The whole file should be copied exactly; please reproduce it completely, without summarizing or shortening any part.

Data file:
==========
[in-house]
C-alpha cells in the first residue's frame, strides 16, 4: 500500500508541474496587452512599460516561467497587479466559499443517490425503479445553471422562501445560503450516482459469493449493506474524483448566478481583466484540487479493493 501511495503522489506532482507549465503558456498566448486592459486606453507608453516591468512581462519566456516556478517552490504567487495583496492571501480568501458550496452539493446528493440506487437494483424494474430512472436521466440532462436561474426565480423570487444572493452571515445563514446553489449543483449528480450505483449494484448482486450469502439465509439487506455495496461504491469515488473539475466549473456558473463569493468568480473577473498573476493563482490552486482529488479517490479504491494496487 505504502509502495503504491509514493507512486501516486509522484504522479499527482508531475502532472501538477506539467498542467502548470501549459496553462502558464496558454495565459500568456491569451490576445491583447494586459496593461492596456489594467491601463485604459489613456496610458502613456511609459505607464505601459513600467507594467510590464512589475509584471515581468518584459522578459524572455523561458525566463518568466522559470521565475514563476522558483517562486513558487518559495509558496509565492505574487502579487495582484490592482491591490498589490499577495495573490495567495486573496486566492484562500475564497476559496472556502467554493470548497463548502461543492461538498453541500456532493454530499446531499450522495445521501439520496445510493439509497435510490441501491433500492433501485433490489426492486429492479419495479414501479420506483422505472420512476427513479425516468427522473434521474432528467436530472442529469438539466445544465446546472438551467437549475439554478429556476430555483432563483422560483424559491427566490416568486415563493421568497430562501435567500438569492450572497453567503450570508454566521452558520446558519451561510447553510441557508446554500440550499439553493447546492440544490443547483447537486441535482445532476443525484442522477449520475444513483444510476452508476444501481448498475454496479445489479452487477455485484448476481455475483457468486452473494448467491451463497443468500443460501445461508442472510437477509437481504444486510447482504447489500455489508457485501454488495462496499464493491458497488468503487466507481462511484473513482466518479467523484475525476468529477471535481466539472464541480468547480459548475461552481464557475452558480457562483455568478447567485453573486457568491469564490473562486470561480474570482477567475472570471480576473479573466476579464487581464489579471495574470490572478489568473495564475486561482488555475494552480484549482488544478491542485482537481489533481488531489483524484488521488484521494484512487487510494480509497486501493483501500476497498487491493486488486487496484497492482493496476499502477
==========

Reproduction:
[in-house]
C-alpha cells in the first residue's frame, strides 16, 4: 500500500508541474496587452512599460516561467497587479466559499443517490425503479445553471422562501445560503450516482459469493449493506474524483448566478481583466484540487479493493 501511495503522489506532482507549465503558456498566448486592459486606453507608453516591468512581462519566456516556478517552490504567487495583496492571501480568501458550496452539493446528493440506487437494483424494474430512472436521466440532462436561474426565480423570487444572493452571515445563514446553489449543483449528480450505483449494484448482486450469502439465509439487506455495496461504491469515488473539475466549473456558473463569493468568480473577473498573476493563482490552486482529488479517490479504491494496487 505504502509502495503504491509514493507512486501516486509522484504522479499527482508531475502532472501538477506539467498542467502548470501549459496553462502558464496558454495565459500568456491569451490576445491583447494586459496593461492596456489594467491601463485604459489613456496610458502613456511609459505607464505601459513600467507594467510590464512589475509584471515581468518584459522578459524572455523561458525566463518568466522559470521565475514563476522558483517562486513558487518559495509558496509565492505574487502579487495582484490592482491591490498589490499577495495573490495567495486573496486566492484562500475564497476559496472556502467554493470548497463548502461543492461538498453541500456532493454530499446531499450522495445521501439520496445510493439509497435510490441501491433500492433501485433490489426492486429492479419495479414501479420506483422505472420512476427513479425516468427522473434521474432528467436530472442529469438539466445544465446546472438551467437549475439554478429556476430555483432563483422560483424559491427566490416568486415563493421568497430562501435567500438569492450572497453567503450570508454566521452558520446558519451561510447553510441557508446554500440550499439553493447546492440544490443547483447537486441535482445532476443525484442522477449520475444513483444510476452508476444501481448498475454496479445489479452487477455485484448476481455475483457468486452473494448467491451463497443468500443460501445461508442472510437477509437481504444486510447482504447489500455489508457485501454488495462496499464493491458497488468503487466507481462511484473513482466518479467523484475525476468529477471535481466539472464541480468547480459548475461552481464557475452558480457562483455568478447567485453573486457568491469564490473562486470561480474570482477567475472570471480576473479573466476579464487581464489579471495574470490572478489568473495564475486561482488555475494552480484549482488544478491542485482537481489533481488531489483524484488521488484521494484512487487510494480509497486501493483501500476497498487491493486488486487496484497492482493496476499502477